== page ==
Justice4Grainger campaign wins first victory

On 21 September, after a trial lasting nearly three weeks, the attempt by Greater Manchester Police (GMP) and the Crown Prosecution Service (CPS) to justify the police killing of Anthony Grainger failed when the jury found three men not guilty of conspiracy to rob. Shockingly, Anthony, although dead, had been named in the indictment alongside David Totton and Joseph Travers, passengers in the car when he was shot dead in March, and Robert Rimmer. The entire prosecution was an attempt by GMP to sully Anthony’s name and muddy the waters of the investigation into his death. It has failed. The Justice4Grainger campaign organised daily demonstrations outside the court with banners, placards and leaflets and chants of No Justice! No Peace!

At one point, from the public gallery campaign members saw Judge Henshaw reading a Justice4Grainger leaflet and discussing with the legal teams how to keep its information from the jury. The CPS had not wanted the police killing of Anthony to be a factor in the trial but their plans were now scuppered and the judge had to inform the jury that Anthony Grainger would feature in the case and that he had been shot dead by the police but stressed that: ‘the circumstances surrounding Mr Grainger’s death are not relevant to any issues in the case’. The judge also asked the media not to report the demonstration. The Manchester Evening News followed the judge’s instructions, instead covering the trial under the headline, ‘Man shot dead by police “had central role in robbery plot”’, thus colluding with the GMP’s smear campaign.

Justice4Grainger's court demonstrations were the latest in a summer of events. In July it held a successful street stall in Warrington, near where Anthony was shot. In August the campaign was out leafleting and petitioning at the Caribbean Carnival in Moss Side, Manchester and on 18 August it filled a coach to Birmingham to join a march in memory of Kingsley Burrell, a local young black man who died after being wrongly detained under the Mental Health Act. This march, supported by the nationwide United Friends and Family Campaign (UFFC), linked activists from different campaigns against police and state killings. Anthony’s mother Marina spoke, saying she was determined to get justice for her son, as did Charles Chinweizu from FRFI, calling for unity with all those wanting to fight for justice. Other speakers included Kingsley’s mother and sister along with Marcia Rigg, sister of police custody victim Sean Rigg. The campaign also participated in the Wigan Diggers Festival and put up notices in the area where Anthony was killed, calling for any witnesses of the police killing to contact the family’s legal team.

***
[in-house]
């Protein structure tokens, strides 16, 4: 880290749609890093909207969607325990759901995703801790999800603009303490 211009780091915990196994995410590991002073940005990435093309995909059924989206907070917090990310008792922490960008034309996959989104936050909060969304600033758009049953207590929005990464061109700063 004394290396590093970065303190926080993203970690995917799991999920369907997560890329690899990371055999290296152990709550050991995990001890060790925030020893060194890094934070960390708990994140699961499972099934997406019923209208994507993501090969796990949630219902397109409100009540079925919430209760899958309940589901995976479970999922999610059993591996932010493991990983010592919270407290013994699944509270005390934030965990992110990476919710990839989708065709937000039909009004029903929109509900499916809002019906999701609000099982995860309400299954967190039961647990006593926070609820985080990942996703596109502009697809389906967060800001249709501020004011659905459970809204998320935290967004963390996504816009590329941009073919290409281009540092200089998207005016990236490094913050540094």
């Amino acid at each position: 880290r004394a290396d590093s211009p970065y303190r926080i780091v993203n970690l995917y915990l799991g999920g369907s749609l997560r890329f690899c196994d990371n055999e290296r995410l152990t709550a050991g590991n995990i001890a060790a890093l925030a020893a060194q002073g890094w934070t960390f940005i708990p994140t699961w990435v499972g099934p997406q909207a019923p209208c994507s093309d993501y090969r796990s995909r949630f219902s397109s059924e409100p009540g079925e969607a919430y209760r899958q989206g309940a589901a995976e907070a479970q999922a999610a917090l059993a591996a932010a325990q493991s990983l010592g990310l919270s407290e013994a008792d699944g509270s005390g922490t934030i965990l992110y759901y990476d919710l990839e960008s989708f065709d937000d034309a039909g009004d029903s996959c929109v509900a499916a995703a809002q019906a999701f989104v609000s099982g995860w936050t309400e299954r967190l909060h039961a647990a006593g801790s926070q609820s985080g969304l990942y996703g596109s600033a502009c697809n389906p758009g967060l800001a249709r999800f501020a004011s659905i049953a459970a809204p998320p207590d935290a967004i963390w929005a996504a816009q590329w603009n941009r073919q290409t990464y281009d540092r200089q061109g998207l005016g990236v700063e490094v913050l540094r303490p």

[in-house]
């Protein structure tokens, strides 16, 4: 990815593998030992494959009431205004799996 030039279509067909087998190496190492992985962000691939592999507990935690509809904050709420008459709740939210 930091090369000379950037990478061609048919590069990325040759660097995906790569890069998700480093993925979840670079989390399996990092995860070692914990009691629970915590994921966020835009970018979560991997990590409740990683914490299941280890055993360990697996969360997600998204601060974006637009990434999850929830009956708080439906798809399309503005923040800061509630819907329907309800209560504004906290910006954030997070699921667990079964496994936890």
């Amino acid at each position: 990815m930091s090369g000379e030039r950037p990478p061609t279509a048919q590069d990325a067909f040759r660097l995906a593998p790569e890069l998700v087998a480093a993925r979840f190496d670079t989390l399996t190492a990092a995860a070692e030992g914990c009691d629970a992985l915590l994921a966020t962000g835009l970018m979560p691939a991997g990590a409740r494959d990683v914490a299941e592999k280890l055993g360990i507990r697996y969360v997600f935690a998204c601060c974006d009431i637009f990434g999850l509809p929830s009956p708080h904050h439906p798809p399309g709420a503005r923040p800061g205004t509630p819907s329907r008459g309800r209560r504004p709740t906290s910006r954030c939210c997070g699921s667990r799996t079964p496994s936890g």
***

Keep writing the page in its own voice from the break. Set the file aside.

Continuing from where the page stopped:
As Wesley Ahmed, Anthony’s cousin and a leading member of the campaign, told FRFI: ‘We will be seeking out any witnesses to Anthony’s execution, we will also be informing the public that they [the GMP] have demonised Anthony’s character ... all over the news. The papers work alongside the police, this is the first step in their cover-up. Remember the Hillsborough disaster? 96 cover-ups, and the press misled the public. 116 amendments to the police statements – why has it taken 23 years for the truth to come out? If the police can try and cover up 96 deaths what will they do when they murder one person?’

The campaign has broken the media silence; Granada Reports featured an interview with Wesley Ahmed in the lead report on local TV news. The campaign has consistently linked Anthony’s death to the over 50 people shot and killed by the police and 950 deaths in police custody since 1990. The TV news report featured Wesley and Carole Duggan, aunt of Mark Duggan, shot dead by police in London in August 2011.

On 3 September the public inquiry began into the death of Azelle Rodney, shot six times and killed by police in the back of a stopped car in London in 2005; it is the first time a public inquiry has been set up to examine a death caused by police shooting. After the initial Independent Police Complaints Commission investigation the CPS decided there was ‘insufficient evidence’ to proceed with a trial. It was due to the persistence of Azelle’s mother, Susan Alexander, that it has got this far.

The success of Justice4 Grainger so far is based on its democratic and inclusive nature; people participating include family and friends, supporters of the campaign JENGbA, FRFI and other socialist groups and individuals. As part of our commitment to developing links with other similar campaigns we are building for the national UFFC demonstration in London on 27 October.

Martin Hope, Bob Shepherd

Fight Racism! Fight Imperialism! 229 October/November 2012

 

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